FIELD OF THE INVENTION
- BACKGROUND OF THE INVENTION
The present invention relates generally to wireless communication systems, and more particularly relates to combining community antenna television (CATV) or other multimedia signaling and wireless network signaling on a cable or other communication medium.
The full-service access network (FSAN) standard allows a service provider to supply communication services to a building, including, for example, voice, video and data services, via an optical fiber. The FSAN standard is set forth, for example, in International Telecommunication Union-Telecommunication (ITU-T) Recommendation G.983.1, entitled Broadband Optical Access Systems Based on Passive Optical Networks (PON), October 1998, and amendments made thereto, which are incorporated herein by reference. A device located external to the building generally converts the optical signals carried over the optical fiber to standard voice, data and CATV signals. Most buildings today are already equipped with coaxial cable and/or other wiring. Although it would be desirable to provide wireless local area networking services, such as wireless communication via an Institute of Electrical and Electronics Engineers (IEEE) 802.11 standard, to the building via this service, the location of the external device is typically not suitable for radio frequency (RF) transmission of 802.11 signals into the building. This may be due, for instance, to the materials constituting the walls of the building, the proximity of the point of use inside the building, which may be referred to as a station, to the exterior access point, etc.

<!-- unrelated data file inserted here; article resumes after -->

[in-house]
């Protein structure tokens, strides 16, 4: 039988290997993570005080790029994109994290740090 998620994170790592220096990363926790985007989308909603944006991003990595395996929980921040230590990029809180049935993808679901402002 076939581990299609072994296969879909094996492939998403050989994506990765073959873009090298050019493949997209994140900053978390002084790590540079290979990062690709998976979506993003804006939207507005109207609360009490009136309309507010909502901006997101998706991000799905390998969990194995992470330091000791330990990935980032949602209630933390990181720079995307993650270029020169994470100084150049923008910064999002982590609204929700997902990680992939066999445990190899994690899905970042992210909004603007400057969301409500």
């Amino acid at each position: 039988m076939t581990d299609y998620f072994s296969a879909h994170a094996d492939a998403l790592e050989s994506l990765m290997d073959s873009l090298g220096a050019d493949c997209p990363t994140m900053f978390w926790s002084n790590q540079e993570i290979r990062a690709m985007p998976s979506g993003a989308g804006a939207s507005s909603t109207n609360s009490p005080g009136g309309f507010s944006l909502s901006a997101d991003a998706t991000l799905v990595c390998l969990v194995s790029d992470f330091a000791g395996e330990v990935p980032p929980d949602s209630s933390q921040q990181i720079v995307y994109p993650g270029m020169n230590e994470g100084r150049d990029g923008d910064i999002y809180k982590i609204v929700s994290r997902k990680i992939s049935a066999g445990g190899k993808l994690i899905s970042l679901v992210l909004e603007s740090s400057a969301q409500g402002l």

The IEEE 802.11 standard addresses medium access control over a wireless local area network (WLAN). The IEEE 802.11 standard is set forth in the document IEEE Std. 802.11, entitled Supplement to IEEE Standard for Information Technology—Telecommunications and Information Exchange Between Systems—Local Metropolitan Area Networks—Specific Requirements—Part 11. Wireless LAN Medium Access Control (MAC) and Physical Layer (PHY) Specifications, 1999 Edition, which is incorporated herein by reference. Additional extensions relating to the 802.11 standard, including IEEE Std. 802.11a, entitled High Speed Physical Layer in the 5 GHz Band, November 1999, IEEE Std. 802.11b, entitled Higher Speed Physical Layer (PHY) Extension in the 2.4 GHz Band, February 2000, and IEEE Std. 802.11g, entitled Further Higher Data Rate Extension in the 2.4 GHz Band, September 2000, are also incorporated herein by reference. Conventionally, two separate physical cables are employed to transfer CATV signals and wireless networking signals to a television and WLAN device, respectively, inside the building. However, there is a considerable cost disadvantage to this approach, primarily due to the requirement of installing additional wiring at the building site to support the wireless networking services.